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digitalmars.D.learn - class x is hidden by y

reply Benjamin Thaut <code benjamin-thaut.de> writes:
For the following code in D 2.0 using dmd 2.049:

import std.stdio;

abstract class foo {
protected:
	void WrongType(){
		assert(0,"Using wrong type");
	}
public:
	void Update(int value){WrongType();}
 	void Update(float value){WrongType();}
}

class blup : public foo {
	public override void Update(int value){
		writefln("%s",value);
	}
}

void main(string[] argv){
	foo s = new blup();
	s.Update(2);
	s.Update(2.5f);
}

When compiling with -w option I get the following warning:
test.d(25): Error: class test.blup test.foo.Update(float value) is hidden by
blup

When compiling without the -w option I get the following runtime error:
core.exception.HiddenFuncError: Hidden method called for test.blup

So I don't get why void Update(float value) is hidden. I come from C++ so
please show me my mistake.

Kind Regards
Benjamin Thaut
Oct 06 2010
next sibling parent reply "Denis Koroskin" <2korden gmail.com> writes:
On Thu, 07 Oct 2010 10:43:12 +0400, Benjamin Thaut  
<code benjamin-thaut.de> wrote:

 For the following code in D 2.0 using dmd 2.049:

 import std.stdio;

 abstract class foo {
 protected:
 	void WrongType(){
 		assert(0,"Using wrong type");
 	}
 public:
 	void Update(int value){WrongType();}
  	void Update(float value){WrongType();}
 }

 class blup : public foo {
 	public override void Update(int value){
 		writefln("%s",value);
 	}
 }

 void main(string[] argv){
 	foo s = new blup();
 	s.Update(2);
 	s.Update(2.5f);
 }

 When compiling with -w option I get the following warning:
 test.d(25): Error: class test.blup test.foo.Update(float value) is  
 hidden by blup

 When compiling without the -w option I get the following runtime error:
 core.exception.HiddenFuncError: Hidden method called for test.blup

 So I don't get why void Update(float value) is hidden. I come from C++ so
 please show me my mistake.

 Kind Regards
 Benjamin Thaut

That the case in C++, too. In C++ you would write using foo::Update. In D, "alias foo.Update Update". It means, "bring base class' Update method to the current scope".
Oct 07 2010
parent Benjamin Thaut <code benjamin-thaut.de> writes:
Thanks, that fixes it

Kind Regards
Benjamin Thaut
Oct 07 2010
prev sibling parent reply bearophile <bearophileHUGS lycos.com> writes:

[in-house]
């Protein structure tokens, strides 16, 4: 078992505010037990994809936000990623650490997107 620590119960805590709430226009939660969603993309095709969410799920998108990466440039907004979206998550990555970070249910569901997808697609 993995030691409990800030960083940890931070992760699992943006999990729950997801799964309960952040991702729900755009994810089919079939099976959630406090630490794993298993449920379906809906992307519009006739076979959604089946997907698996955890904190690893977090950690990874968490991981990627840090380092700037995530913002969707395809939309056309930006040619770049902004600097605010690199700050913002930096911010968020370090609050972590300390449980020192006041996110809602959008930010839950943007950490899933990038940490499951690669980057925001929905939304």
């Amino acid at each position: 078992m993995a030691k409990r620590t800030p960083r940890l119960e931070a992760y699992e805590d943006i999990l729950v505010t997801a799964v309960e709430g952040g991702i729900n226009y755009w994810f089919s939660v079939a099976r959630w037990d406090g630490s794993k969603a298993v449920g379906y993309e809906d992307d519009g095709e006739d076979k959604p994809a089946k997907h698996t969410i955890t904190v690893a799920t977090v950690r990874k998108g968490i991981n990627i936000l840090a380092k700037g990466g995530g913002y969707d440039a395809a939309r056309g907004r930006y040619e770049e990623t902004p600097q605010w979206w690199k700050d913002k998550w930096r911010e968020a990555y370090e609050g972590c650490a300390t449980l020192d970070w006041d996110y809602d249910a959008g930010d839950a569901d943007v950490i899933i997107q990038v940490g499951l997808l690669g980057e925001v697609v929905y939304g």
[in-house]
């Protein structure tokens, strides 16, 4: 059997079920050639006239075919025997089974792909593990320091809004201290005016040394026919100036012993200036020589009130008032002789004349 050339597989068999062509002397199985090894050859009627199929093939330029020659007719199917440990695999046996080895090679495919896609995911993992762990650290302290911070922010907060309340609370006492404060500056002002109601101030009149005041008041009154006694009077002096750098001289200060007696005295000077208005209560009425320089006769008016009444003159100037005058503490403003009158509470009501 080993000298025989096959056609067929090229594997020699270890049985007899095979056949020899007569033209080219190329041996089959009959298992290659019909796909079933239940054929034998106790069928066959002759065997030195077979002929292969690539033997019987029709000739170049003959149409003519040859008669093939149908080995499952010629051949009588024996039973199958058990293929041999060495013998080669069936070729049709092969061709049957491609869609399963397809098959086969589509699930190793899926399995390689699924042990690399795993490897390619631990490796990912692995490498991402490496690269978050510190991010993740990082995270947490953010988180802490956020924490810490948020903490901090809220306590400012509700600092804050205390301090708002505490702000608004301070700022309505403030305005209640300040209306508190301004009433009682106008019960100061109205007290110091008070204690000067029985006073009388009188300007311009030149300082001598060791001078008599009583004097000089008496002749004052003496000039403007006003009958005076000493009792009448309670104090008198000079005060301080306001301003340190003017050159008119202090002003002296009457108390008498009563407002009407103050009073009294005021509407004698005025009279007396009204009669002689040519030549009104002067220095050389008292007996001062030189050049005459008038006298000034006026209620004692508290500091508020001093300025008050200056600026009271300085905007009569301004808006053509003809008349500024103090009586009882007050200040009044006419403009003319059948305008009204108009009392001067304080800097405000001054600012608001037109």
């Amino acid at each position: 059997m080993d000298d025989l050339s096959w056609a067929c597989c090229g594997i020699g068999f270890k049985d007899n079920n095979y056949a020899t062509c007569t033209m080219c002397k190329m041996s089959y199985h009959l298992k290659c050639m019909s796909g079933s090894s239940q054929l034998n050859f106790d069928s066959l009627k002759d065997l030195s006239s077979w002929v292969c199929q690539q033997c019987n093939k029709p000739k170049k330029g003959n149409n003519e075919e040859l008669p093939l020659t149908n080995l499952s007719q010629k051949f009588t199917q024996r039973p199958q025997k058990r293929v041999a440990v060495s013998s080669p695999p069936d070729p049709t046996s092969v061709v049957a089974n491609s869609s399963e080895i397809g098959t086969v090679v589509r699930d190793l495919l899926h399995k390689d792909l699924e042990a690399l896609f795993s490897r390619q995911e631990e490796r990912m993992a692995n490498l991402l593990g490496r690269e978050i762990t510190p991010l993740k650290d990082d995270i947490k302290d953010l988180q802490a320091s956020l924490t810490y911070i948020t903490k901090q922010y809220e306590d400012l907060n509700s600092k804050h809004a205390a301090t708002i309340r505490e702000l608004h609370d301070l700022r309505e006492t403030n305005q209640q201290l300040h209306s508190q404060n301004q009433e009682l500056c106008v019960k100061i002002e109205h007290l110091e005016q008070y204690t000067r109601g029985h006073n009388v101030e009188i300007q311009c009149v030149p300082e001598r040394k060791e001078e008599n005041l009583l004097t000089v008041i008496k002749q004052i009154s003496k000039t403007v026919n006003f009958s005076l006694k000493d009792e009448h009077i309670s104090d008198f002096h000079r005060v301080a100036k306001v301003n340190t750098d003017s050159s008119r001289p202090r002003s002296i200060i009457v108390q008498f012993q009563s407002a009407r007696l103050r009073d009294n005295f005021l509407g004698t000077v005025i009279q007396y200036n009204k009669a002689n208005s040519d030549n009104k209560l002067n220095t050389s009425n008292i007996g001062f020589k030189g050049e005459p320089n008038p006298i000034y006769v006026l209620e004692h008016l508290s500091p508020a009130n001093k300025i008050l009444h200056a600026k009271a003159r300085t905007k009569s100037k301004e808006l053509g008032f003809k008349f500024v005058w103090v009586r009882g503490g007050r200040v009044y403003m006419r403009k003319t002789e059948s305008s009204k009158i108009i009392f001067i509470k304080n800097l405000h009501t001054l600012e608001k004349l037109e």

Benjamin Thaut:

 abstract class foo {
 protected:
 	void WrongType(){
 		assert(0,"Using wrong type");
 	}

In D classes start with an upper case, and methods with a lower case (and both generally use camelCase/CamelCase instead of underscores). So the way to write that code is: abstract class Foo { protected: void wrongType() { Bye, bearophile
Oct 07 2010
parent reply "Simen kjaeraas" <simen.kjaras gmail.com> writes:
bearophile <bearophileHUGS lycos.com> wrote:
 In D classes start with an upper case, and methods with a lower case  
 (and both generally use camelCase/CamelCase instead of underscores).

 So the way to write that code is:

 abstract class Foo {
   protected:
     void wrongType() {

Yes, if one is to slavishly follow the rules set out by someone else. People may have other coding standards in their own homes. -- Simen
Oct 07 2010
parent bearophile <bearophileHUGS lycos.com> writes:
Simen kjaeraas:

 Yes, if one is to slavishly follow the rules set out by someone else.
 People may have other coding standards in their own homes.

How many serious Python packages do you see around where methods are named in CamelCase? How many serious C# libraries do you see around written with lowercase methods, or lowercase class names? The D language doesn't enforce identifiers case conventions, and in the end you are free to do what you like. But you have to push your nose a bit outside your box, when you program in Python, C#, D and so on your "home" is the community. It's good to have basic language-wide style used by the whole community, it simplifies code written by others. Think about using CamelCase in your Python project. Then you download modules from all places from the net, and add them to your Python program (this happens often in Python). If one module uses names_with_underscores, another module uses camelCase, and another module uses alllowercasewithnospaces then at the end your project will look like more like an Harlequin, harder to read, confusing. But Python/C# devs are not that stupid, they follow things like the Python PEP8, that says to use class names with an Upper case starting char, methods as lower_case, and so on. Freedom is good, but in this case its price is too much high, it's not worth it. Stick with the naming convention used by each modern language, you will have less problems in integrating code written by other people, and your code will turn up to be better and more readable by the community. Bye, bearophile
Oct 07 2010